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Government Approach To Covid In Prisons Not Enough, Endangers Vulnerable People - Advocacy Groups

Advocacy group People Against Prisons Aotearoa (PAPA) has today sent out a joint letter with JustSpeak and Amnesty International setting out steps to address what the group describes as failures and shortcomings in the Government approach to mitigating the risk posed by COVID-19 to people in prison.

The letter comes after a week that saw more than 60,000 new cases of the virus, as well as news of outbreaks of COVID-19 at a number of prisons around the country.

The Department of Corrections has put in place a three stage protection framework for prisons that involves escalating protection measures; including PPE use, placing prisoners and staff in bubbles, and limiting or prohibiting face-to-face activities such as visits, parole hearings, case management, education and rehabilitation programs, when these are deemed unsafe.

As of Friday 25th Feb, Corrections were managing 193 cases of COVID-19 in prisons, as well as 127 cases among staff.

The letter expresses concern over the unacceptably high risk to people in prison, particularly to Māori as well as to vulnerable individuals such as older people, pregnant people and people with pre-existing health conditions.

A PAPA spokesperson said, "We know from research and examples overseas that prisons are uniquely risky places when it comes to COVID-19. Prisons often have poor sanitation and ventilation, and people in prison have a higher prevalence of pre-existing health conditions with limited access to healthcare. Many of the recent inspections and Ombudsman's reports have raised concern over the exact issues in prisons here."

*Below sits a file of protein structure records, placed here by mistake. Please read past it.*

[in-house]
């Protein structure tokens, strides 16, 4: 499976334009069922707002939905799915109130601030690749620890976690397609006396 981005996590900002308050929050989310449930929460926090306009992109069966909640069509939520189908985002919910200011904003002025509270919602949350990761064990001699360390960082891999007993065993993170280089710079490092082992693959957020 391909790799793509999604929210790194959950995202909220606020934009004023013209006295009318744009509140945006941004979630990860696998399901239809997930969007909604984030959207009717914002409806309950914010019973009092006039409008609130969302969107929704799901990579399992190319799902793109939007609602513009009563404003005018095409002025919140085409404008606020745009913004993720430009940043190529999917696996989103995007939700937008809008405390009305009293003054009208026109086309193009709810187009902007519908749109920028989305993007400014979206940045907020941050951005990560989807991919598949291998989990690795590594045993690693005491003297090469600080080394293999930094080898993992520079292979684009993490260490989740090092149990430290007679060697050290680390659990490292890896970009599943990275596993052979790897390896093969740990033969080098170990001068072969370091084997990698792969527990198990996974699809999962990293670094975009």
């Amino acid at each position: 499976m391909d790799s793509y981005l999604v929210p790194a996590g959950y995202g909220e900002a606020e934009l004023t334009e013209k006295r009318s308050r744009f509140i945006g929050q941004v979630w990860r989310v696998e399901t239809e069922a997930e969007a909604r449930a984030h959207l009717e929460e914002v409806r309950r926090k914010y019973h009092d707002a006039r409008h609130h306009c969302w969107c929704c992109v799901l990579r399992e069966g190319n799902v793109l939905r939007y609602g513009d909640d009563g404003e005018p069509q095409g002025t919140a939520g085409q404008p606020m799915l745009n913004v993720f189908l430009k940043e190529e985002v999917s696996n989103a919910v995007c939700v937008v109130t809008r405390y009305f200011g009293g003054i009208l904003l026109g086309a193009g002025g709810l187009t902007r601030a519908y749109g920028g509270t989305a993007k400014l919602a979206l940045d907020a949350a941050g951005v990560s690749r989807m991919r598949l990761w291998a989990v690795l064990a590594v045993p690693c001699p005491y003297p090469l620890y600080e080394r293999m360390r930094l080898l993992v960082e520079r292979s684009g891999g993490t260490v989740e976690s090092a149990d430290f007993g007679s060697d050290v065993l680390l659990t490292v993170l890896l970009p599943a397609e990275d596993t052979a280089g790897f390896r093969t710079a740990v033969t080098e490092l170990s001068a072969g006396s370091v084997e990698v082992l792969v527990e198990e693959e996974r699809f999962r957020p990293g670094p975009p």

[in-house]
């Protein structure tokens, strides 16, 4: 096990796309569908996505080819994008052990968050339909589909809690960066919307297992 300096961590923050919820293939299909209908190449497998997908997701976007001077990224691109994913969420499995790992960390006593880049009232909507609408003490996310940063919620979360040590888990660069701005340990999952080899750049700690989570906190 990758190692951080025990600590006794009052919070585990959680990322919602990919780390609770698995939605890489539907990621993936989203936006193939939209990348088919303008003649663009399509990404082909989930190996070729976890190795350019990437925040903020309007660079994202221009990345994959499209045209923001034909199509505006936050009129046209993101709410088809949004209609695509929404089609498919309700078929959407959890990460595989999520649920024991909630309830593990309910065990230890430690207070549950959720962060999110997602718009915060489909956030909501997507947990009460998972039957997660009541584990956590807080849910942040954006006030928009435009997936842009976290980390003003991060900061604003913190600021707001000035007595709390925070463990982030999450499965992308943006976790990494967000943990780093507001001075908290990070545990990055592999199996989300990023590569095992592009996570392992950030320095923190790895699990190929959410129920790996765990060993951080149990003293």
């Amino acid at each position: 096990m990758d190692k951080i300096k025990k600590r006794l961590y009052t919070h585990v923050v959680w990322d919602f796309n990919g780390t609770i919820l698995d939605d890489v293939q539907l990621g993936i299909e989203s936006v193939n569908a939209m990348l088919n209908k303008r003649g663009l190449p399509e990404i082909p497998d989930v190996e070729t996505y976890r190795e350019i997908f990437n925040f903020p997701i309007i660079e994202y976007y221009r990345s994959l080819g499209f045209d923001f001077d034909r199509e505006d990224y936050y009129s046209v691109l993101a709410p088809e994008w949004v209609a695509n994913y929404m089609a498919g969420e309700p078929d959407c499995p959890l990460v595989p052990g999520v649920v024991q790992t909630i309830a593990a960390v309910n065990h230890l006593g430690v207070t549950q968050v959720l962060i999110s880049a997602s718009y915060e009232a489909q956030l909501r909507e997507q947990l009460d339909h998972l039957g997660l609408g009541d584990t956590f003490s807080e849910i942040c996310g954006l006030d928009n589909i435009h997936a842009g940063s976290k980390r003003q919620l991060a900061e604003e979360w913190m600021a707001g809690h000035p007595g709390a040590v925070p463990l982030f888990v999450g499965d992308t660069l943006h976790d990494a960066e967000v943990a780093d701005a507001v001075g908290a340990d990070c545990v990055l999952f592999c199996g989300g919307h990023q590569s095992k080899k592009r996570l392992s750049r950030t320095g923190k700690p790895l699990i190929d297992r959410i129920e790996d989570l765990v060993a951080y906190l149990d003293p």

The letter highlights the urgency of this issue and criticises the approach taken by Corrections. It calls on the Government and others in the justice sector to take a number of steps to safely reduce prison populations and better protect incarcerated people.

"We've been contacted by people who have been kept effectively in solitary confinement for 48 hours as a result of COVID-19. Others are unable to access hot drinking water or the computers they need to file complaints. Many are feeling cut off from their family or whānau. The current approach from Corrections means prisoners have to sacrifice their rights to stay safe." PAPA's spokesperson explains.

"There's simply no safe way to manage COVID-19 in our prisons without reducing the prison population significantly."

The letter is addressed to the Chief Justice, Attorney General, Solicitor General and the Ministers for Corrections, Justice, Police and COVID-19 Response.

A link to the letter can be found here.

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